Monday, March 21, 2011

Jacques Valier Advanved Rocketry At The Cost Of His Life

Alamogordo Daily News
By Michael Shinabery, New Mexico Museum of Space History

Newspapers worldwide announced Jacques Valier's May 17, 1930, death, although details varied and were mostly wrong, said "Max Valier: A Pioneer of Space Travel" (NASA/1976, translated from the original German publication).

Just two years earlier, on March 15, 1928, Valier had "built the world's first rocket car," powered by solid fuel, said his biography at the International Space Hall of Fame in Alamogordo. The next month, on April 11, Valier demonstrated the vehicle in a 40-second test. J. Kuhr Huddle, the American consul to the Department of State, summarized it in an April 17 memorandum, which in 1970 was published in "The Papers of Robert H. Goddard Vol. II."

"If such a device is finally perfected É it is to be assumed that it would possess capabilities of being worked into a constructive force of considerable magnitude and that also it might form a terrible engine of destruction in the hands of subversive elements," Huddle wrote.

Observers described "an astonishing demonstration of the practicality of rocket-propelled apparatus which its sponsors claim is capable of overcoming the force of the earth's gravity," Huddle said. He included a Der Mittag newspaper story reporting the "peculiar vehicle (was) a low, light racing car without a motor. É Its rear is a steel box with 12 round openings from which project the steel nozzles of the propulsive rockets." When the driver ignited them, the car surged forward with "an ear-splitting, whizzing roar," followed by "a trail of fire (that) belched onto the concrete track É The explosive force brought the car to a speed of (62.14 mph) within eight seconds."

According to Huddle, automaker Fritz von Opel not only financed Valier, but also "turned over to (him) all the facilities of Germany's largest auto factory in furtherance of (Valier's) projects." He added that Der Mittag reported Valier touted a flying car-turned-rocket airplane would eventually travel "at the borders of the terrestrial atmosphere É from Berlin to New York in two hours." The sole development roadblock was "but a monetary problem."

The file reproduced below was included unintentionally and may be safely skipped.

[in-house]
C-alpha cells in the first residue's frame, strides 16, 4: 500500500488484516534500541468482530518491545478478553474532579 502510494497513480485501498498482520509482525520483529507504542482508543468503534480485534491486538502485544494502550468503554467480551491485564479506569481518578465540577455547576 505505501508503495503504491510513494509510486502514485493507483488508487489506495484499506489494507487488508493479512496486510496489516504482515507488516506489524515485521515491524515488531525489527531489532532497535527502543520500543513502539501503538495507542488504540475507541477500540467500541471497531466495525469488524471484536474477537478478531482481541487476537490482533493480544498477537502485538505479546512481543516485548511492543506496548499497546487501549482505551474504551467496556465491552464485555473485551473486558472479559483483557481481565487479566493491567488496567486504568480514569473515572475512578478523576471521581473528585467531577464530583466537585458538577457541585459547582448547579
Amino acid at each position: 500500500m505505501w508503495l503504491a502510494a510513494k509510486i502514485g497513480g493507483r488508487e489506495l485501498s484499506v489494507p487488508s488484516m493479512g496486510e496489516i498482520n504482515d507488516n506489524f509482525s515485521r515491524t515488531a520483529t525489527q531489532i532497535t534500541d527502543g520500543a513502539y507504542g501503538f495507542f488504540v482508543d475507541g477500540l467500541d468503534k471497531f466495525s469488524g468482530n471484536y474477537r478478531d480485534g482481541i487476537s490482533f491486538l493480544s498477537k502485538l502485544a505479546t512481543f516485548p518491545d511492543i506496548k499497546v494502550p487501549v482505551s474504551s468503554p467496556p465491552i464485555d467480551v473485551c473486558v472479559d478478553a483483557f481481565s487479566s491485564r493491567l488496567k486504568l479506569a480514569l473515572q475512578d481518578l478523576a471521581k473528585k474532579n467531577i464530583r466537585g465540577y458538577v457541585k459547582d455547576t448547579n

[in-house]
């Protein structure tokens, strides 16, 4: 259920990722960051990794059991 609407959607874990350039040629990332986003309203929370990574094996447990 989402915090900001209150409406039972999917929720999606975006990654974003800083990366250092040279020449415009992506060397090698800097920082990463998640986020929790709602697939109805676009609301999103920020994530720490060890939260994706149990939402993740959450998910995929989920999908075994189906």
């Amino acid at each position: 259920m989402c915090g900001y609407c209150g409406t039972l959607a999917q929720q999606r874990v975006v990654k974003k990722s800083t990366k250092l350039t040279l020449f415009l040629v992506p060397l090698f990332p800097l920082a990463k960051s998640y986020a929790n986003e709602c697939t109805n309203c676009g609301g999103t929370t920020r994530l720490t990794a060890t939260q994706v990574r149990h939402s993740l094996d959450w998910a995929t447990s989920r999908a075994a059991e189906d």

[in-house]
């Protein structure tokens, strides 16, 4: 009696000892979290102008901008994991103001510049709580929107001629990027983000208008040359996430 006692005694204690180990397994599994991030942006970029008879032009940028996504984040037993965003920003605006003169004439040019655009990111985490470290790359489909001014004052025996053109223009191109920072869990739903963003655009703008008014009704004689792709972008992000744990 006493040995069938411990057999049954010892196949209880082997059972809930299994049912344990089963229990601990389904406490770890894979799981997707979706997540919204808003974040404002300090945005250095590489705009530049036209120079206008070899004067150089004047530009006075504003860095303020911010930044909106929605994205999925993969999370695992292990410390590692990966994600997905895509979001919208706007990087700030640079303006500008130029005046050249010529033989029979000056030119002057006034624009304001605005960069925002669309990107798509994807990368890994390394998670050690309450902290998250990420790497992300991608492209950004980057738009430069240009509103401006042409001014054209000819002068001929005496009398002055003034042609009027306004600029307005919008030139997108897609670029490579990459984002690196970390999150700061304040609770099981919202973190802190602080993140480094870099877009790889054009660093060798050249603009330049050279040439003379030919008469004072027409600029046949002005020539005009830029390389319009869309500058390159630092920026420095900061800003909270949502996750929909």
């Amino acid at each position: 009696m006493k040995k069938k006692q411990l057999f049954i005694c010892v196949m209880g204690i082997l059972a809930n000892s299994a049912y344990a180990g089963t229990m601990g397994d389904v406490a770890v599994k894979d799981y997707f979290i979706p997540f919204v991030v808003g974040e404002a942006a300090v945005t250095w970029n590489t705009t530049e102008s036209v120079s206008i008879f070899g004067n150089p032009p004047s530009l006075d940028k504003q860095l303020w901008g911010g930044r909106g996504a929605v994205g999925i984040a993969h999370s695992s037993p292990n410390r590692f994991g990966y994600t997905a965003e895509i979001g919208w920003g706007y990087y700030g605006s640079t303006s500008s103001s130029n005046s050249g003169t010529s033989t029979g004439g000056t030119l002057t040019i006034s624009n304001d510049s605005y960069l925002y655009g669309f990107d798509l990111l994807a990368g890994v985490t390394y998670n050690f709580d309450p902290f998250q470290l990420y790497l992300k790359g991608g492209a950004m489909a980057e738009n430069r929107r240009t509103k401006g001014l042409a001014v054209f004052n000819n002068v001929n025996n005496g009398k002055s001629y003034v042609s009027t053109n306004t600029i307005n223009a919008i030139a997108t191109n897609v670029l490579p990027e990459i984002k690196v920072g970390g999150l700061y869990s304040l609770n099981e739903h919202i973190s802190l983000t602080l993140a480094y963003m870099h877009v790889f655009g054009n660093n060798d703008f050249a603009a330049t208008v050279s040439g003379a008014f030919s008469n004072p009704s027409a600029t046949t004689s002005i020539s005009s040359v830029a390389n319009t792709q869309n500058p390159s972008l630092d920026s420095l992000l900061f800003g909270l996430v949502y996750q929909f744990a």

Goddard, in an Oct. 14, 1929, correspondence, felt Valier took "the idea of the rockets for his rocket car" from a Smithsonian article he had written.

Valier was born in Bozen, Austria-Hungry, in 1895. He studied astronomy, mathematics and physics at the University of Innsbruck, then "enlisted in an (Army) aviation unit" during World War I," his biography said. Post war "he attended schools in Vienna and Munich. Although he never received an advanced degree, he became a successful writer on scientific matters."

"Valier differs basically from the other people concerned with rockets in that he was an astronomer," said "Max Valier: A Pioneer of Space Travel." "He has never worked on the rocket for a Ministry of War nor for war purposes. He believed that he was serving peace on earth whilst directing people's gaze into the vastness of the universe. In this way he hoped that they would forget quarrels and wars."